From its inception until now, Christianity has hinged upon a certain truth: God is not silent. Churches across the world assemble weekly, colleges and seminaries are erected, and debates echo across the internet because of this truth. God speaks to man by breathing out his words. This formulation is the basis for what is called the doctrine of inspiration, a word which comes from the Latin inspirare, to breathe into. It is the doctrine of how God’s words are communicated to man. But what precisely does it mean to be inspired? What is the object being inspired? To what extent does this inspiration occur? These questions are matters of contention in the theological realm. The doctrine of inspiration is formulated differently among those who would profess Christianity. In light of these differences, I will argue that the Plenary Verbal position is the correct position on the basis of textual evidence and historical support. In this post as well as Part 2, therefore, I will present and explain four prominent positions on the doctrine of inspiration: the Neo-Orthodox position, the Roman Catholic position, the Limited position, and the Plenary Verbal position. I will seek to defend the veracity of the Plenary Verbal position by examining sources pertaining to inspiration which are considered prominent in each of these camps, summarizing each position clearly and faithfully, and finally arguing carefully from a textual and historical perspective that the Plenary Verbal position is the best position among the four while rebutting major objections raised against it. Continue reading Barth, Rome, and Liberals: Four Views on the Bible’s Origin, Pt. 1

I believe the Bible because of the Bible is not circular reasoning

Sanctified Circular Reasoning: The Legitimacy of Believing the Bible Because of the Bible

I believe in the inerrancy, infallibility, and plenary verbal inspiration of the Bible. On what grounds do I hold such a view? Because the Bible says so. Jesus said that “the Scripture cannot be broken” (John 10:35). The apostle Paul, who was commissioned by Jesus, said, “All Scripture is inspired by God” (2 Tim. 3:16). In addition to the beliefs of Jesus Himself and His apostles we could add that, “the words, ‘The Lord said’, ‘The Lord spake’, ‘The word of the Lord came’, and cognate expressions are actually used 3,808 times in the Old Testament alone!”[1] The testimony of the Bible concerning its divine origin is overwhelming, and that is my evidence for inspiration.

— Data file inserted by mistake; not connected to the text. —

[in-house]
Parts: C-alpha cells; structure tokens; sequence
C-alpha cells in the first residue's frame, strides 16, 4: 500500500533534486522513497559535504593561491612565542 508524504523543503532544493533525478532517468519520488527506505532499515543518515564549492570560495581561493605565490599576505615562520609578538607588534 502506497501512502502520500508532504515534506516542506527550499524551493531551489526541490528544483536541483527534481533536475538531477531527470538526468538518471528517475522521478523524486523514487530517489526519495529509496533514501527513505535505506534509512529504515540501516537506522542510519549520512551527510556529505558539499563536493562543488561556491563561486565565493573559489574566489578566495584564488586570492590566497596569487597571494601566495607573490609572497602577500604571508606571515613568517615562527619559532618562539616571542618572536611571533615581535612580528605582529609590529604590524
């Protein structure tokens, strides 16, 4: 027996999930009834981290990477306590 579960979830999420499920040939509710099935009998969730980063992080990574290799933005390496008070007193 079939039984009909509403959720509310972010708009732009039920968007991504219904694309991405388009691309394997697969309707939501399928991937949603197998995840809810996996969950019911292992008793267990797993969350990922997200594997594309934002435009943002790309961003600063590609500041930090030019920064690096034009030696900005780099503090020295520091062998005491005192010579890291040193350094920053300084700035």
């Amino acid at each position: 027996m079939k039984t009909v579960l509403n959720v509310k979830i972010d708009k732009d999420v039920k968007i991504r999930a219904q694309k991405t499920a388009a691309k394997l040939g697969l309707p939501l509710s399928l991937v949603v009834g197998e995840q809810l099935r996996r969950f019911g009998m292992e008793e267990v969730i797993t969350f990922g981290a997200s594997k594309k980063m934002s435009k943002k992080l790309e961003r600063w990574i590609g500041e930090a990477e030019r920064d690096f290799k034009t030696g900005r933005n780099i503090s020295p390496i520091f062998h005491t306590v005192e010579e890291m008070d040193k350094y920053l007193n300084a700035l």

However, many will immediately object that this argument is invalid due to circular reasoning. They say we cannot use a source itself to prove its own authenticity. Rather, they say Christians are to look outside the Bible for evidence. That is true in most other cases. That is why we have lawyers, juries, witnesses, and so forth in a court case. If a man says he didn’t commit a murder, but three bystanders saw him do it, then his testimony is invalid. Or if a child says he saw the boogie man in his closet, no parent will believe them if the closet is empty. Continue reading Sanctified Circular Reasoning: The Legitimacy of Believing the Bible Because of the Bible

People deny biblical model of christian living for secular lifestyles

Secular Christianity vs. Biblical Christianity

There are two types of Christians in this country: Secular and Biblical.

Secular Christians enter into “Church mode” on Sundays. They don’t swear. They don’t talk dirty. They don’t fight. They smile and get along! “I’m at Church,” is the explanation. They give their serious attention to the service but the after-service “fellowship” is the real fun. Church is a social club. It makes me feel good and I get to volunteer. If I don’t like this one, I’ll find another Church.

Biblical Christians savor Church because it revitalizes them for another week of Christian living. They often think of how this gathering will propel them to live in “the World.” While they genuinely enjoy the comradery with friends, Biblical Christians try to remember that Church is about God and not them. Faithfulness and commitment to the people of the Church, no matter how flawed, is the most important thing. Continue reading Secular Christianity vs. Biblical Christianity

Conviction or Narrow-mindedness?

A conviction is not something you hold, but something that holds you. It is something outside of which one cannot operate safely or consistently. In the present time, however, conviction is not seen so much as a virtue but a vice. “Arrogant,” and “Narrow-minded,” are some of the labels given to people moved by such convictions. But nothing could be further from the truth.

It is true people of conviction speak with boldness, directness, candor and clarity. However, this bravery must not be confused with arrogance. It is not pretentiousness that moves these people but an absolute certainty that what they believe is true and that what is popularly believed is a lie. Continue reading Conviction or Narrow-mindedness?